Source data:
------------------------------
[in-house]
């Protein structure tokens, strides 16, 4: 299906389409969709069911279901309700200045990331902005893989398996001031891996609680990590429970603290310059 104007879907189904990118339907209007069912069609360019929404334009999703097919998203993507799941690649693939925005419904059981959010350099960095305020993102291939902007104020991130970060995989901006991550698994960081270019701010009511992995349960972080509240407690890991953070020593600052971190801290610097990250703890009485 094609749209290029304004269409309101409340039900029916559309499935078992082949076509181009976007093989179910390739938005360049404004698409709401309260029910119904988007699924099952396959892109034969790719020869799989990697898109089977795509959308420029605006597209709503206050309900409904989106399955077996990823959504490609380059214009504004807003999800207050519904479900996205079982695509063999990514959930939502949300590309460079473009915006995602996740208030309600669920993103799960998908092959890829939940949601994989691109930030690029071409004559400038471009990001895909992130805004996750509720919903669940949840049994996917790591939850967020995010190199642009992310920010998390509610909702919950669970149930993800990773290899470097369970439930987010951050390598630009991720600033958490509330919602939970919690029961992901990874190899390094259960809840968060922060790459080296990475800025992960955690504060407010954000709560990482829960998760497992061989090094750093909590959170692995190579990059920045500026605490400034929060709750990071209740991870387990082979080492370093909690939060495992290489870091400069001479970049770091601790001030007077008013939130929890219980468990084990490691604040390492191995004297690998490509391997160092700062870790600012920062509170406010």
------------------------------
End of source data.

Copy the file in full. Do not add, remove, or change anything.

[in-house]
């Protein structure tokens, strides 16, 4: 299906389409969709069911279901309700200045990331902005893989398996001031891996609680990590429970603290310059 104007879907189904990118339907209007069912069609360019929404334009999703097919998203993507799941690649693939925005419904059981959010350099960095305020993102291939902007104020991130970060995989901006991550698994960081270019701010009511992995349960972080509240407690890991953070020593600052971190801290610097990250703890009485 094609749209290029304004269409309101409340039900029916559309499935078992082949076509181009976007093989179910390739938005360049404004698409709401309260029910119904988007699924099952396959892109034969790719020869799989990697898109089977795509959308420029605006597209709503206050309900409904989106399955077996990823959504490609380059214009504004807003999800207050519904479900996205079982695509063999990514959930939502949300590309460079473009915006995602996740208030309600669920993103799960998908092959890829939940949601994989691109930030690029071409004559400038471009990001895909992130805004996750509720919903669940949840049994996917790591939850967020995010190199642009992310920010998390509610909702919950669970149930993800990773290899470097369970439930987010951050390598630009991720600033958490509330919602939970919690029961992901990874190899390094259960809840968060922060790459080296990475800025992960955690504060407010954000709560990482829960998760497992061989090094750093909590959170692995190579990059920045500026605490400034929060709750990071209740991870387990082979080492370093909690939060495992290489870091400069001479970049770091601790001030007077008013939130929890219980468990084990490691604040390492191995004297690998490509391997160092700062870790600012920062509170406010």